Dancer Or Schraiber discusses the Gaga technique of Batsheva Ensemble
The Israeli dance company is led by artistic director Ohad Naharin, who devised the technique
In the past few years, companies such as Nederlands Dans Theater 2, Ailey 2 and Juilliard Dance have shown Scottish audiences just how intoxicating young dancers can be. What they lack in maturity, they more than make up for in youthful vigour and unbridled enthusiasm.
The latest company to send its youth wing our way is Israel’s Batsheva Dance Company, last seen at this year’s Edinburgh International Festival with the superb Hora. Comprised of a talented group of 18–24-year-olds, the Batsheva Ensemble acts as a bridging ground between dance training and the main company.
Sharing the same building – and most days the same class – as the dancers in Batsheva, the Ensemble members are surrounded by role models. Artistic director Ohad Naharin’s unique movement style, Gaga, is a unifying force for both companies.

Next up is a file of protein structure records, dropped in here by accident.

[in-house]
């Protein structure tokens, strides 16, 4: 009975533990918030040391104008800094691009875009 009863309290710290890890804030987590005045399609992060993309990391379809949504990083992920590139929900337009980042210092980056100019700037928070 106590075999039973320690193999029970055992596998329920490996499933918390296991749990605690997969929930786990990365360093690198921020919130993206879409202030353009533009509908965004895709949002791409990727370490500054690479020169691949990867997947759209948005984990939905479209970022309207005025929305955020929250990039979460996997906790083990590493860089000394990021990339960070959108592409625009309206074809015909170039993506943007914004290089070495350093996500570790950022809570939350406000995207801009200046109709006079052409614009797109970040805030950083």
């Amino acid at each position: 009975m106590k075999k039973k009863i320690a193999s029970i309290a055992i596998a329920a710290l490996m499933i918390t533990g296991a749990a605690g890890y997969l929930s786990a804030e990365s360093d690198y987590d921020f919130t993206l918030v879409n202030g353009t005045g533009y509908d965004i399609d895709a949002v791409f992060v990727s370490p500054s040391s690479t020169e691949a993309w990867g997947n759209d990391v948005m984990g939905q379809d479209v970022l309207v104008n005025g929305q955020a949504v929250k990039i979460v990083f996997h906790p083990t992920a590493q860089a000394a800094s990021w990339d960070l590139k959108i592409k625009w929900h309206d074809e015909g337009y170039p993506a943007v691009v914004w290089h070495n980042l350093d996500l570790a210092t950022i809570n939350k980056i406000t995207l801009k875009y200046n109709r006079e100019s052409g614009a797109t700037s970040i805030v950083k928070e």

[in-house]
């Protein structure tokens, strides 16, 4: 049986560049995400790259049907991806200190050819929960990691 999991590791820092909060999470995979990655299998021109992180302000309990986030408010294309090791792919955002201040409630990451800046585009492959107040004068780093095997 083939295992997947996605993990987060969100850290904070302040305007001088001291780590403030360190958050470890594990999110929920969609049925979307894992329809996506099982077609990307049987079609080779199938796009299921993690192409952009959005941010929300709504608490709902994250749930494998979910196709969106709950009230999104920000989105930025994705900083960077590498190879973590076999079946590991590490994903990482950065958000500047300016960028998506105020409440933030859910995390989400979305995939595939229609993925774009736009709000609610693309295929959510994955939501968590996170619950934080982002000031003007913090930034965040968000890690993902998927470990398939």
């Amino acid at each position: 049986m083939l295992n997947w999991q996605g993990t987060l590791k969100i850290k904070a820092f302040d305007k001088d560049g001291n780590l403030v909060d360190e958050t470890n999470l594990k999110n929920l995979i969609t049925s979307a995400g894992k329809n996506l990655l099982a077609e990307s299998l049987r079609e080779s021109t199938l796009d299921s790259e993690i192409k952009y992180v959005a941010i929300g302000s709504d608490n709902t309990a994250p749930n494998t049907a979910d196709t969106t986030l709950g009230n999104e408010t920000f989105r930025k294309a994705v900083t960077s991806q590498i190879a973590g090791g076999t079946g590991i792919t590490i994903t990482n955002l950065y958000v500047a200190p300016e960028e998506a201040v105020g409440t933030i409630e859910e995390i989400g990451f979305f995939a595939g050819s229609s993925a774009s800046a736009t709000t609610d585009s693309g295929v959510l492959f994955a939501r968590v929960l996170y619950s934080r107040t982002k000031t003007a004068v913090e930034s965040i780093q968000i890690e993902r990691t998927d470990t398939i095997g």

‘It’s really inspirational to see the main company members when we have class together,’ says 20-year-old Or Schraiber, who joined the Ensemble in 2010. ‘But then everything is really inspiring here. When you come into the building in the morning, and do the Gaga class, it gives you an amazing energy for the rest of the day.’
On this, their first UK tour, the Ensemble will perform Deca Dance, a collection of short works Naharin first created in 2000. Each time it’s performed, however, the work grows and evolves – aided by the Gaga technique that underpins it.
‘Gaga helps you develop your imagination and creativity,’ explains Schraiber, ‘and it allows you to do whatever is right for your body. So with Deca Dance, everybody has their own individual qualities and ideas on how to interpret the movement.’
Edinburgh Festival Theatre, Tue 30 & Wed 31 Oct.